It was perfect that my local climbing gym was hosting a Falling and Commitment clinic. You’d see me get to the top of a route or bouldering problem, but then struggle with letting go of the wall to sit back on the rope, or to drop 10 feet onto a padded mat—my literal words a week prior had been “I wish there were a class that would teach me how to fall properly.” The timing was serendipitous, and the fact that a few friends were deep into reading The Rock Warrior’s Way, written by the director of the institute leading the clinic (Arno Ilgner), sunk the deal.
The clinic did wonders for my confidence. We pushed outside of our comfort zones incrementally, with the result that I flew up routes that were several levels above my previous limit. Most exercises focused on breathing, relaxation, and posture, and the clinic took care to ensure we were initiating our own learning. I benefited especially from the treatment of “falling” as a body language—one just like any foreign language. I was afraid to fall in the same way that I was afraid to use Japanese when I first started studying it; I didn’t know what patterns to use, but neither did I want to charge ahead, for fear of ingraining bad habits. By reviewing specific frameworks for falling and then drilling them again and again, I was able to approach situations requiring “falling-language” with a new level of comfort.Riding the high, I devoured Espresso Lessons, the companion text we were provided with after the clinic. Though it’s more or less a practical distillation of The Rock Warrior’s Way, Ilgner still manages to incorporate his philosophy of mental fitness, and I found myself returning to the following passage on end goals vs. process goals and their effect on motivation:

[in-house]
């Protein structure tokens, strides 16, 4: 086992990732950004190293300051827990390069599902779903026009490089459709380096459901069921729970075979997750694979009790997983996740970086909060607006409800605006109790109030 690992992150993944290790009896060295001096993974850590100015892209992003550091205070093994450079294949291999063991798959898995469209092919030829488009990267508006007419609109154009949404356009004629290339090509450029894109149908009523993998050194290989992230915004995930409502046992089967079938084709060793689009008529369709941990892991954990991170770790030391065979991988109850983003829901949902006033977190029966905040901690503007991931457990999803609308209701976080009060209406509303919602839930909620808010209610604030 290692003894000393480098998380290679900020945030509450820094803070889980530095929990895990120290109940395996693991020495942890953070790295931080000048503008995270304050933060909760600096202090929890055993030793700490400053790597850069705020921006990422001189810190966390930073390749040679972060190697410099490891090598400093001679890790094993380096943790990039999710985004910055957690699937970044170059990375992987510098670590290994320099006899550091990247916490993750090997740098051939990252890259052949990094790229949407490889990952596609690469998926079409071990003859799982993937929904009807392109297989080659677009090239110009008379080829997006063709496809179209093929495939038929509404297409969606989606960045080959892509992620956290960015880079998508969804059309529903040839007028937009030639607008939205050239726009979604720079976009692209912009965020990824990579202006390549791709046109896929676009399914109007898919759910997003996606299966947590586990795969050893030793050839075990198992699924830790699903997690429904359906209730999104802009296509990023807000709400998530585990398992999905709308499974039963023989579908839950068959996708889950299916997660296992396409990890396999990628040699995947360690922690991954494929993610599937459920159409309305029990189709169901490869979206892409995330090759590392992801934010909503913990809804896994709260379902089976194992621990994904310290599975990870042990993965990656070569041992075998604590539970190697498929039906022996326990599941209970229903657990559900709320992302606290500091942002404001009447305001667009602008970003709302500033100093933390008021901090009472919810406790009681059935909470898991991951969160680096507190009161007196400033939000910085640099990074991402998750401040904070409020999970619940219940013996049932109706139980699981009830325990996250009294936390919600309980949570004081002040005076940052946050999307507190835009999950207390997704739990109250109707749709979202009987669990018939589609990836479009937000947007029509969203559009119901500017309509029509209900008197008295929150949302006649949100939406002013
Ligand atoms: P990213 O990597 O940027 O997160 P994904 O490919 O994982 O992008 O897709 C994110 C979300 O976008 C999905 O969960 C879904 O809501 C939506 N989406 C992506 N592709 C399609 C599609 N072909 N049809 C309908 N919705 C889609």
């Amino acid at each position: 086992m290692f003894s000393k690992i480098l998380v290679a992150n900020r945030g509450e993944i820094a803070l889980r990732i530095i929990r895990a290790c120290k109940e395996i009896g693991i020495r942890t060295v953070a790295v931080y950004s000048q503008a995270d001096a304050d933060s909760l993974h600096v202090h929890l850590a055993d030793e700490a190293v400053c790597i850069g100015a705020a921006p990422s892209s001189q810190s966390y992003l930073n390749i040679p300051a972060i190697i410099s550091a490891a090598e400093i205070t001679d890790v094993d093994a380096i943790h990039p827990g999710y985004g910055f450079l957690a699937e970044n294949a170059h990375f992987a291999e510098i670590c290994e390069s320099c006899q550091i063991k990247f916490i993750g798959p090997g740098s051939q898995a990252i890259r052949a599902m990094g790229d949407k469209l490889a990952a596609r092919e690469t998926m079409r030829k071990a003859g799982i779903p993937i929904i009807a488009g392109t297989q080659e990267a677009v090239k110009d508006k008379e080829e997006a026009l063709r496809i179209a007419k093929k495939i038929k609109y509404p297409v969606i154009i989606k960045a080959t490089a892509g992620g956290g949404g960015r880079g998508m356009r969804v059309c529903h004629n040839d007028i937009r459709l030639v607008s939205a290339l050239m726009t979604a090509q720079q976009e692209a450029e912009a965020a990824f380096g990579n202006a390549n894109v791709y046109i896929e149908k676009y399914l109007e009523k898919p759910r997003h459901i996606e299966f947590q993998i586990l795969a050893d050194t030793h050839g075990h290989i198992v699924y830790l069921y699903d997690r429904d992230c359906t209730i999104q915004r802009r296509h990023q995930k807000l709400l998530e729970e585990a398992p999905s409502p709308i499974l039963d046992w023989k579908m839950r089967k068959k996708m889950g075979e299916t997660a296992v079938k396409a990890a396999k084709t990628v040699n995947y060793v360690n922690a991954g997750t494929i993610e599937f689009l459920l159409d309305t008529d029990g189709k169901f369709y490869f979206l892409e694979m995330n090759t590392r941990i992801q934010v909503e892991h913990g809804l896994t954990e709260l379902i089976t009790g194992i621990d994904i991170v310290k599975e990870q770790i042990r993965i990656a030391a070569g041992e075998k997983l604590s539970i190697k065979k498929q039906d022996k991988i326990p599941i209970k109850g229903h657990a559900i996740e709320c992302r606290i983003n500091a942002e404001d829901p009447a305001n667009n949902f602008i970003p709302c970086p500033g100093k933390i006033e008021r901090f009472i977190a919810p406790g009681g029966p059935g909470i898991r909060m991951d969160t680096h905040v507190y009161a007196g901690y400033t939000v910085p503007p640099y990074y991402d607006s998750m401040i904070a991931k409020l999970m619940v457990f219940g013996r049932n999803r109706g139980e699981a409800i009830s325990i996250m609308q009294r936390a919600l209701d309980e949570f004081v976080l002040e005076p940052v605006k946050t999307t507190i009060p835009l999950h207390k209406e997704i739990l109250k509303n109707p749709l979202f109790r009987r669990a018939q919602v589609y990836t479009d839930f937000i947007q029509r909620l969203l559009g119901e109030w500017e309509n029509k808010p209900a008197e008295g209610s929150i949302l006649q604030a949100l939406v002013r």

End goals are such external things as climbing harder grades or redpointing routes. Process goals are the skills you learn in the process of your external achievements, internal things such as the ability to commit more completely or fall more safely. If you’re motivated solely by end goals, then as stress and difficulty increase during a crux, you see less chance of attaining your goal. […] You say, “Why bother? I know I’m too pumped to get to the top.”
If, however, you are motivated by process goals, then as stress increases you see a greater chance of attaining your goal—improved skills. Your motivation increases. As your strength fades, you say, “One more move is valuable, so do it.”
Viewing each move as a learning experience meant I’d get something out of it whether or not I fell. I found it a surprisingly mindful way to approach climbing: “life is a journey,” but applied to sport.
As living beings, we feel truly alive when we grow. Grounding our motivation in growth, in the challenge and stress that will actually cause us to grow, fuels the whole process. The source of our power and the application of it are connected, allowing our power to flow from our ground, through our being, and into our effort, as we apply it on a route. Valuing growth keeps our motivation consistent and connected to its source.
I never expected to be nodding along to a climbing book. I remembered ending my first long-term relationship on the basis that my partner hadn’t grown with me. To think that the same values I championed in my career, relationships, and love also applied to climbing? Utterly mind-blowing.
This was my first taste of the seamless life. It’s not a dualistic system of work/play, but a tapestry of values and forays and commitments. Threads cross and intertwine. I don’t know what it looks like further down, but for the first time I see the pattern, and it is glorious.